photo by Don Whiteside.
Earlier today you may have read my interview with David Iskra, the curator of the Star Wars: In Concert traveling props and costume exhibit. While it is not necessary to read that article, I do suggest reading it first for two reasons. One, this article is a review of the musical half of Star Wars: In Concert experience; all of our exhibit photos and most of the information about the traveling exhibit are contained in this morning’s post. Two, the prop exhibit greets the audience as they arrive for the concert and provides at least an hour of entertainment before the music even begins. To better put yourself in an attendee’s shoes, I suggest checking out our exhibit photos to get yourself ready for the adventure that lay ahead!
The original Star Wars trilogy is composed of three of the most beloved films of all time. The prequel trilogy that followed many years later is made up of three of the most divisive. Two common threads connect these six films and Star Wars: In Concert is an event designed to celebrate them. First and foremost, the event is about celebrating the brilliant music of composer John Williams; who scored all six films over a 30-year period. Even the most critical fan must acknowledge that Williams’ music is the most beautiful, artistic thing to come out of the prequel trilogy and that his themes from the original trilogy rank among the most memorable and effective film scoring of all time. Second, the event is about the lineage of characters that populate the six films and the human themes that they evoke in the viewer. Another Planet Touring created Star Wars: In Concert to celebrate John Williams’ music and to explore how it was as important in creating these characters as the writing and acting. It is a touring multimedia event unlike any other film music event I have ever attended. It was a great afternoon full of nostalgia, visual delight, and thrilling music.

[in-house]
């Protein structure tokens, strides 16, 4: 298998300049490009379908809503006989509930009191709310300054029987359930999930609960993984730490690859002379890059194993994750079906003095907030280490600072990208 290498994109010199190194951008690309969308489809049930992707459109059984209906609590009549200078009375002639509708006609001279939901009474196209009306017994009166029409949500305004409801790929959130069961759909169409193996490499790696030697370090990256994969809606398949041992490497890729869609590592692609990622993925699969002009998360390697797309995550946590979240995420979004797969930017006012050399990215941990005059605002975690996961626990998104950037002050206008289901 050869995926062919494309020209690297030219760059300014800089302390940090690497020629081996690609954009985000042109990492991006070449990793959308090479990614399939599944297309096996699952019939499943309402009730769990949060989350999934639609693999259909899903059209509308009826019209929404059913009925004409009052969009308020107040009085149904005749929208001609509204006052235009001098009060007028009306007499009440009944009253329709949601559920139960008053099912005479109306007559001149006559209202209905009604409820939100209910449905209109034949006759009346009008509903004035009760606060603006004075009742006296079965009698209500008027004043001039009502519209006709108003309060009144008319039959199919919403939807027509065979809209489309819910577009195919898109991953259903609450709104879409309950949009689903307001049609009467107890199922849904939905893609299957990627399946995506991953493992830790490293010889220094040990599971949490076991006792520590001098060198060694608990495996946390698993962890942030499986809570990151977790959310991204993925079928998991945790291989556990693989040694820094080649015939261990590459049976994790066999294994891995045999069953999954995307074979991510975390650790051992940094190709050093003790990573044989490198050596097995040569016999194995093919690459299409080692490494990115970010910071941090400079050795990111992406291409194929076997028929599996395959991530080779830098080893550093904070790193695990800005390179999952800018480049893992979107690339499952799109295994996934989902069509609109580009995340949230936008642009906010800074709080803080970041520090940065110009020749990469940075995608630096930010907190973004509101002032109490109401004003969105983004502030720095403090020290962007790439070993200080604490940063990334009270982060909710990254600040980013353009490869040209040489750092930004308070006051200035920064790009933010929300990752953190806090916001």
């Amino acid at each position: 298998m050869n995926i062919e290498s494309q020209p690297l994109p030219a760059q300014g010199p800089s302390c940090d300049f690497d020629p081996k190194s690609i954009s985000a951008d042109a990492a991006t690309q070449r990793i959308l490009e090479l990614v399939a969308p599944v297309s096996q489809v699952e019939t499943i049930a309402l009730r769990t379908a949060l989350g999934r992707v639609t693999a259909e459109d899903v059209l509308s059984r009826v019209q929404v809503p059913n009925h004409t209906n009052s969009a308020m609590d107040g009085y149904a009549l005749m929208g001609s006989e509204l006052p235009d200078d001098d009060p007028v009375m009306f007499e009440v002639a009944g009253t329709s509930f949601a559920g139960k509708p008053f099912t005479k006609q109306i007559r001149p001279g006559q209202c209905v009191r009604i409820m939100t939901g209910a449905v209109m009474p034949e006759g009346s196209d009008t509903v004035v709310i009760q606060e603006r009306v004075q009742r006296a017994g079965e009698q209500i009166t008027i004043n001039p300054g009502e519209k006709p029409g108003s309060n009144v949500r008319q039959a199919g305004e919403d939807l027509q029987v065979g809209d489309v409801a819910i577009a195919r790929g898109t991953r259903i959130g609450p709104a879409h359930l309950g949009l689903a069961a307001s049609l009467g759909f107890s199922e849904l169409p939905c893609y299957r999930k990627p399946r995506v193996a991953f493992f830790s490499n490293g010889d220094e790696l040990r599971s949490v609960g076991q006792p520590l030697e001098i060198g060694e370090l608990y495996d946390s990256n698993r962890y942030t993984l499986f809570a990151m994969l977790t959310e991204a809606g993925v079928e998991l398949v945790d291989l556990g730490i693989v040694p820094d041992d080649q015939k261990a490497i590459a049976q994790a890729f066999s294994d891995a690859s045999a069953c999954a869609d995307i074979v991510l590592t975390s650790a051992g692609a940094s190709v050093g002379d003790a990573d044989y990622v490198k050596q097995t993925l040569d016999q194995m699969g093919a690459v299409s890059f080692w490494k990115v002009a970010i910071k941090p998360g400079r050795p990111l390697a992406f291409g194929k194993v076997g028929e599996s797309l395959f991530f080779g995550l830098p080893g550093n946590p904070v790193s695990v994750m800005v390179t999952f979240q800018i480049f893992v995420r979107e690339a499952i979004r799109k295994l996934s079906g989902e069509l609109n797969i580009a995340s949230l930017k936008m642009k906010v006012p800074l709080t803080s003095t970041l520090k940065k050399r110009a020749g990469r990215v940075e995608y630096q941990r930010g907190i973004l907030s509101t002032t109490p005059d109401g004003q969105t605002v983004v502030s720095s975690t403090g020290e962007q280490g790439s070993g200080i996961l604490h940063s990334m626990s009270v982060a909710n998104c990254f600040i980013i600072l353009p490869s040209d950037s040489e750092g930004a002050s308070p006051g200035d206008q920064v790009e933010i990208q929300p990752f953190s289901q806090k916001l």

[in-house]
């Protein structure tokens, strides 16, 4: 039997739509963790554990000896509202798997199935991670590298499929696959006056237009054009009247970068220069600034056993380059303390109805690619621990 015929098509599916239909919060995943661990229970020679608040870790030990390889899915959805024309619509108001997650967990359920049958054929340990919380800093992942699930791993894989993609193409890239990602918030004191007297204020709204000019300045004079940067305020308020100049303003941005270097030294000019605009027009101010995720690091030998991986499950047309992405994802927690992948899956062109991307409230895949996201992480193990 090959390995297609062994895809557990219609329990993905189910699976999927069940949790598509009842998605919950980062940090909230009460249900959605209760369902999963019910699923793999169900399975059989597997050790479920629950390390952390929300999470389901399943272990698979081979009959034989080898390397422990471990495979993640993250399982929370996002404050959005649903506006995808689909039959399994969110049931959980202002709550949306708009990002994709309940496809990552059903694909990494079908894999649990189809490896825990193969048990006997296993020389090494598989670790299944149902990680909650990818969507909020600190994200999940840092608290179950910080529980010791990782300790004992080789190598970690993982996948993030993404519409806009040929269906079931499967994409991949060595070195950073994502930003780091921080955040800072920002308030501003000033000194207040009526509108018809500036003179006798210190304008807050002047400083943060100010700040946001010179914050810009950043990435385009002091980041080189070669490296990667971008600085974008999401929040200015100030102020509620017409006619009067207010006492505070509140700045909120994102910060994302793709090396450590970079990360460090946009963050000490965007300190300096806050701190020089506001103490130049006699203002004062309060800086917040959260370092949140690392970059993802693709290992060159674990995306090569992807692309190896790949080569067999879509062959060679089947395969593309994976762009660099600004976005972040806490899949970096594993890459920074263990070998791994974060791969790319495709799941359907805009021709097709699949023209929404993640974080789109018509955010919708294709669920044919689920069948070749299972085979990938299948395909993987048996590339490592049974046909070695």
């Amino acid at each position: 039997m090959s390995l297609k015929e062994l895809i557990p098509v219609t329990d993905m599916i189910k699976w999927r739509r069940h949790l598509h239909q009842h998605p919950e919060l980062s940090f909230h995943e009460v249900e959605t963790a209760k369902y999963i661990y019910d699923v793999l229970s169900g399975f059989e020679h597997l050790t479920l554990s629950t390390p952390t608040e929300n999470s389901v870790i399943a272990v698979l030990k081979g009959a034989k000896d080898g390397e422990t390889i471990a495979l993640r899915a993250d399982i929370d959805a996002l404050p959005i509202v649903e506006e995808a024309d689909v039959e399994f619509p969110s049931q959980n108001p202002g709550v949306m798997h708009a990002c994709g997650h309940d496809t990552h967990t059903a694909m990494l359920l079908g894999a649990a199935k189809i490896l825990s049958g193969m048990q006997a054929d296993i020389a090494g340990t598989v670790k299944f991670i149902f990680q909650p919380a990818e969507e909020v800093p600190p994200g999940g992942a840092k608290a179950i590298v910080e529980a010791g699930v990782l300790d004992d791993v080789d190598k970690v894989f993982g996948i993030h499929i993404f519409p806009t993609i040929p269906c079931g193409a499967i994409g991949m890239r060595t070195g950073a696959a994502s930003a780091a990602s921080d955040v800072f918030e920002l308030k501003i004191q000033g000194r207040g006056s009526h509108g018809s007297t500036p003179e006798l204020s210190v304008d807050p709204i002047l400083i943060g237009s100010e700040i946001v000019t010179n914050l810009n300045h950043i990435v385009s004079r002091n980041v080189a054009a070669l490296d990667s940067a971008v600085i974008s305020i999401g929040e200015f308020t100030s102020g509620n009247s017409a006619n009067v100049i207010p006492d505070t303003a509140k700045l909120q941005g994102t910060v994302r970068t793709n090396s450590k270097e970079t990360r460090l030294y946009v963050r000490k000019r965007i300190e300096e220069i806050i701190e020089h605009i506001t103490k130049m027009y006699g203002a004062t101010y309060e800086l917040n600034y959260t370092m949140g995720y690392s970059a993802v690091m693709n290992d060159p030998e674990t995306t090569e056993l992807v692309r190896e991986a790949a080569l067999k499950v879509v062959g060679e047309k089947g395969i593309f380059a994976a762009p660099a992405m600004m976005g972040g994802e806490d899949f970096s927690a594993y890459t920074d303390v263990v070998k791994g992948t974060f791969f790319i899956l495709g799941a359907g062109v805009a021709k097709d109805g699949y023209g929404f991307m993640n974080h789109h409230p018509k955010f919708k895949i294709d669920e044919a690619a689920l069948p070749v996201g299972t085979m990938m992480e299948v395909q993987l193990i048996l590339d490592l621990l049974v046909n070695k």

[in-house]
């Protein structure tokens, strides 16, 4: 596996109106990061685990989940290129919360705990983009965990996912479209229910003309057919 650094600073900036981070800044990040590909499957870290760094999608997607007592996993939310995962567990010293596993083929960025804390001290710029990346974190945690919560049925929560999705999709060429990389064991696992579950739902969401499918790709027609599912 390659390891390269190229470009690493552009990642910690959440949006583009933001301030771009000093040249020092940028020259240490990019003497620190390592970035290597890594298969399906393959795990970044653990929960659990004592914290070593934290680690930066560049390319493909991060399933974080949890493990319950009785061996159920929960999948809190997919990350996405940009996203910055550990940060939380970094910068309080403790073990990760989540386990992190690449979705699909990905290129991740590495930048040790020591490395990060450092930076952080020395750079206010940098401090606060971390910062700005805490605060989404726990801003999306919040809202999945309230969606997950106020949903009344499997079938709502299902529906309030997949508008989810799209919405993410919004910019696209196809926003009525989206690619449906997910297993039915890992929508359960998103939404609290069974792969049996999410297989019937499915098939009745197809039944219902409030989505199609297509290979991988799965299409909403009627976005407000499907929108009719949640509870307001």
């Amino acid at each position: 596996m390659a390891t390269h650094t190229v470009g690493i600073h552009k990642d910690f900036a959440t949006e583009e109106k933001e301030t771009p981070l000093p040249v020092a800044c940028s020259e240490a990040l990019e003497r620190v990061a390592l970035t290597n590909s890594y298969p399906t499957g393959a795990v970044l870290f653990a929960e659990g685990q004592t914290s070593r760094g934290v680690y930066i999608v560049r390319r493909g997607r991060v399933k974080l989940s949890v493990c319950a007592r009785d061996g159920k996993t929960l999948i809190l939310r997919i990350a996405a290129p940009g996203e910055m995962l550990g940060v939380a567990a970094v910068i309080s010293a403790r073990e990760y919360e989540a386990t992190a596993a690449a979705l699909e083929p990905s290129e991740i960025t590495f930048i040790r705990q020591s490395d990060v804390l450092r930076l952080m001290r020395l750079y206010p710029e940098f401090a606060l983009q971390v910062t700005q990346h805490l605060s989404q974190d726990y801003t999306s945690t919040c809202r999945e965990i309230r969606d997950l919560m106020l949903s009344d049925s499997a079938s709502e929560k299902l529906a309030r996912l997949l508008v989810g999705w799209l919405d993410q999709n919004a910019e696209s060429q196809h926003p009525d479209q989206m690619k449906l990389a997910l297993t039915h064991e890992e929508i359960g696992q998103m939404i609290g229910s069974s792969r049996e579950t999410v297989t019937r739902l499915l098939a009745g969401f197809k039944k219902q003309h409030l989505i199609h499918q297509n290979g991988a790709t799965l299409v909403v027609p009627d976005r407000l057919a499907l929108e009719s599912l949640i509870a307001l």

photo by Don Whiteside.
Star Wars invaded Washington DC last Saturday when George Lucas and Another Planet Touring brought their phenomenal multimedia road-show, Star Wars: In Concert, to the Verizon Center for two very special concerts. The concerts featured a massive orchestra and choir performing selections from John Williams’ historic run as score composer of the six Star Wars films.
Another major element of this event is a traveling exhibit of original props and costumes from all six Star Wars films. The exhibit filled the hallways of the Verizon center with exotic costumes and strange creatures from a galaxy far, far, away. My review of the concert portion of this event will go live later this afternoon. But first, here is a transcript of an interview I conducted with David Iskra, the curator of the Star Wars: In Concert traveling exhibit.
Norman Rockwell, "---And Daniel Boone Comes to Life on the Underwood Portable"; 1923, oil on canvas; Collection of Steven Spielberg; courtesy Smithsonian American Art Museum
Last week, the latest special exhibit opened up at the Smithsonian American Art Museum. “Telling Stories: Norman Rockwell from the Collections of George Lucas and Steven Spielberg” showcases 57 major Rockwell paintings and drawings from the private collections of two of Hollywood’s most influential modern moviemakers. The exhibition runs through January 2, 2011.
The exhibition – only being shown here in DC – is the first to plumb the depths of the connections between Rockwell’s images of American life and the movies. Between Rockwell’s work and the movies of Lucas and Spielberg, the themes of patriotism, small-town values, children growing up, unlikely heroes, imaginations, and life’s ironies are portrayed between canvas and film. “Ultimately, looking at Rockwell in terms of the movies opens a whole new way of understanding his work for the public,” said senior curator and exhibition organizer Virginia Mecklenburg, “but also for scholars interested in American popular and visual culture in the middle of the 20th century.”